2-23. THE STERNUM
a. Parts of the Sternum. The sternum, or breastbone (figure 2-24), is an
elongated, flattened bone situated in the median line in the front of the chest. It consists
of three parts, named: from top to bottom, the manubrium, the body or gladiolus, and
the ensiform process or xiphoid process. The superior border of the manubrium
presents three notches, the middle jugular or manubrial notch and two lateral clavicular
notches for the reception of the sternal ends of the clavicles. The inferior border of the
manubrium articulates with the superior border of the body of the sternum, forming an
angle (called the sternal angle or angle of Louis) that may be readily palpated. The
sternal angle marks the position of the second ribs, as well as the junction of the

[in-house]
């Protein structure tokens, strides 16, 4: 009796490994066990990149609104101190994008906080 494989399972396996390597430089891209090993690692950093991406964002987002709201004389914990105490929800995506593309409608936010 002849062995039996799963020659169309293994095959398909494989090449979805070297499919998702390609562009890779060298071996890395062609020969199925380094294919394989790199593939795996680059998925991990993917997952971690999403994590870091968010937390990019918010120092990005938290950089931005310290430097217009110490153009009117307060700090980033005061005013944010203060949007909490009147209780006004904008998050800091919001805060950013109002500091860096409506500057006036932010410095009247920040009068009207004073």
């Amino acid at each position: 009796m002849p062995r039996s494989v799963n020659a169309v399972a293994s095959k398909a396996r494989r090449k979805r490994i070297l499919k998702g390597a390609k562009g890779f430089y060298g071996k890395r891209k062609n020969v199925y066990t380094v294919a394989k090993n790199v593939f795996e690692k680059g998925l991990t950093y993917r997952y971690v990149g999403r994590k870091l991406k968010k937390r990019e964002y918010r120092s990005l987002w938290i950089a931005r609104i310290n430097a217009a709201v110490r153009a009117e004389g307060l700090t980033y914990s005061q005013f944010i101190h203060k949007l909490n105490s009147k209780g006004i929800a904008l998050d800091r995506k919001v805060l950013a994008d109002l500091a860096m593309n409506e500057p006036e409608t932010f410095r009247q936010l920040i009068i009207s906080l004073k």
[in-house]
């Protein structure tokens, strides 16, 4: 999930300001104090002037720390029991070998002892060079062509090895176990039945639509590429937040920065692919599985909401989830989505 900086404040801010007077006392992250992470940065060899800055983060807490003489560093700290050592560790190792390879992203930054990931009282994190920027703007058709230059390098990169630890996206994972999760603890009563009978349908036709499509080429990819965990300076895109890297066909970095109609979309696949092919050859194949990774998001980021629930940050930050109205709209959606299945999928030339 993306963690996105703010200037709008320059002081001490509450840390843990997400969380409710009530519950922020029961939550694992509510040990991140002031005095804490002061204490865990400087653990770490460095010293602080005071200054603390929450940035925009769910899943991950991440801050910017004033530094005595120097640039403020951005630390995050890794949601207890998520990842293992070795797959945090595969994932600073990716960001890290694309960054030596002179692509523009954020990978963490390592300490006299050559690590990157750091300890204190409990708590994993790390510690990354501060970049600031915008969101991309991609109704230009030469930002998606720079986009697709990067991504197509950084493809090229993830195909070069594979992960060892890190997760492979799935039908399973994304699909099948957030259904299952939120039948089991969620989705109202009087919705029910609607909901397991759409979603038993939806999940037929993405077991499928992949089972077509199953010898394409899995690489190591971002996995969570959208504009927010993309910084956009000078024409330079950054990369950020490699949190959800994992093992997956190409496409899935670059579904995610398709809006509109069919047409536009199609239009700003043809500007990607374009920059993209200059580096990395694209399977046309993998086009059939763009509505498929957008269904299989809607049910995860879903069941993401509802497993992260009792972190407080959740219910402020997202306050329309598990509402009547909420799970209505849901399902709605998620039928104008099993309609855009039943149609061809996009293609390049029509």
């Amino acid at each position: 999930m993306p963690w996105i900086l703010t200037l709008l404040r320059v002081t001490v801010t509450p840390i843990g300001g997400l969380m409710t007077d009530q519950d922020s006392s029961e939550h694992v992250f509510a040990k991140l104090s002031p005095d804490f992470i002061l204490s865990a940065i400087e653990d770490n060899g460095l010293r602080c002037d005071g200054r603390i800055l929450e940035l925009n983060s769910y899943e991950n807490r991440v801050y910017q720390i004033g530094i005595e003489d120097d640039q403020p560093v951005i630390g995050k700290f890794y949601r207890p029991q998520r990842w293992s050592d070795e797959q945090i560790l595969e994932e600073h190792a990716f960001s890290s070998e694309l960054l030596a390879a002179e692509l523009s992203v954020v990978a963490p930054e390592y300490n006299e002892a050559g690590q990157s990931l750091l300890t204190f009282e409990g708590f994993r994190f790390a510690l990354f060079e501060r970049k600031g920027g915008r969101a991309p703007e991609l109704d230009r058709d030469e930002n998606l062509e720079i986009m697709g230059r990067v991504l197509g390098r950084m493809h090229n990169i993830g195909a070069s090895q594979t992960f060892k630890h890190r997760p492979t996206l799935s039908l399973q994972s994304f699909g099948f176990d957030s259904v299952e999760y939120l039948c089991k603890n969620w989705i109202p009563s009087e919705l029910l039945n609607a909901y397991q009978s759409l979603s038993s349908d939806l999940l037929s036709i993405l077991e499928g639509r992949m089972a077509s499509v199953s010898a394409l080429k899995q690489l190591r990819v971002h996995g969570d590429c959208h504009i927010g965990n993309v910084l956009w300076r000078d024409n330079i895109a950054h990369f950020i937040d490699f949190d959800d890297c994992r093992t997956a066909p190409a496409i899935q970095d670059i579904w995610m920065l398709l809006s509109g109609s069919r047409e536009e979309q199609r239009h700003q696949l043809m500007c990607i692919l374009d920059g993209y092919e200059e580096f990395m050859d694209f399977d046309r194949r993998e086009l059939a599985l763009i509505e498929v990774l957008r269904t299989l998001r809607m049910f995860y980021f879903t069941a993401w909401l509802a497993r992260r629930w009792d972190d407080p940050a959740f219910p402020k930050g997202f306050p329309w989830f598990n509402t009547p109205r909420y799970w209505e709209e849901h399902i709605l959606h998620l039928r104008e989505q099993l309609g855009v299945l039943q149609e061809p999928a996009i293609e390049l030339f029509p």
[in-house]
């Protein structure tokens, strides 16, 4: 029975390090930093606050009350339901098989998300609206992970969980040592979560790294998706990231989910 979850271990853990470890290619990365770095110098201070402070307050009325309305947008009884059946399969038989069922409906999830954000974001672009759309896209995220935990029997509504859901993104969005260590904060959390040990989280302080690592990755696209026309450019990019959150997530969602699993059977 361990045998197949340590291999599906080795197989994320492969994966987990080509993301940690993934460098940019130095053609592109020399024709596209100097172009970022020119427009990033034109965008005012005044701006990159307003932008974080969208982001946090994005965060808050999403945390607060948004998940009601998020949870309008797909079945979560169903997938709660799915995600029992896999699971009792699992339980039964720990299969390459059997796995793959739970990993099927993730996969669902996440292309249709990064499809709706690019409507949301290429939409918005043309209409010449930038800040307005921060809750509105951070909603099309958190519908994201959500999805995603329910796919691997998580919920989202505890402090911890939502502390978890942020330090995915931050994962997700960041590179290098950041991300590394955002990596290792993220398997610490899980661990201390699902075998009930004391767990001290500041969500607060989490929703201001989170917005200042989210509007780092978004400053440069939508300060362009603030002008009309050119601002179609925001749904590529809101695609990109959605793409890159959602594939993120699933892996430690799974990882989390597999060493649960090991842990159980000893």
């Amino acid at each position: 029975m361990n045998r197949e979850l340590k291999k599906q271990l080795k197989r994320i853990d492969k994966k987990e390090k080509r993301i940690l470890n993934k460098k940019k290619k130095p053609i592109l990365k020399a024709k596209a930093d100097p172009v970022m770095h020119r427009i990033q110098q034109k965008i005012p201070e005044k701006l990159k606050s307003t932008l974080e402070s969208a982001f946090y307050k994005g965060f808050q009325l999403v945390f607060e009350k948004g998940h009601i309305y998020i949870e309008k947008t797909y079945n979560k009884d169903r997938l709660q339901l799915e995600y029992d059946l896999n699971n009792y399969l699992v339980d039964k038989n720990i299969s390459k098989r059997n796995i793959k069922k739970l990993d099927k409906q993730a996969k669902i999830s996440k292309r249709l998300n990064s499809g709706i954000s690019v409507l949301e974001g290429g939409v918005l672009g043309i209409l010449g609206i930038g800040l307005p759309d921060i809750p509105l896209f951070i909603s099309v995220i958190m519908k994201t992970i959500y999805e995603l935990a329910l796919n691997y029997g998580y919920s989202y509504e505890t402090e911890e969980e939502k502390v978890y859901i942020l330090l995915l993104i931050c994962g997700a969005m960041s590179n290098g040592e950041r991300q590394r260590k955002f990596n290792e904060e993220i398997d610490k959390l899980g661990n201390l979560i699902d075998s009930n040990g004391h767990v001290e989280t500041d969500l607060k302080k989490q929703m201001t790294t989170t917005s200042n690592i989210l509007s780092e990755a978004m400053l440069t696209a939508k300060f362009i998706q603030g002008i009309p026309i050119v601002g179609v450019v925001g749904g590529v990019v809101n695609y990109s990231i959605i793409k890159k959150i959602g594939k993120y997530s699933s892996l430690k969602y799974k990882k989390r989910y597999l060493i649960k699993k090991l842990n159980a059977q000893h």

manubrium, and the body of the sternum. The ensiform process, or xiphoid process,
the smallest of the three parts, varies much in form: it may be partly or wholly
cartilaginous, perforated by a foramen, broad and thin, pointed, bifid, deflected
considerably to one side or another, or inverted.
b. Articulations of the Sternum. The sternum articulates on either side with
the clavicle at the clavicular notch and with the upper seven costal cartilages at the
costal notches on the lateral border of the manubrium and the body (figure 2-24).
Figure 2-24. The sternum.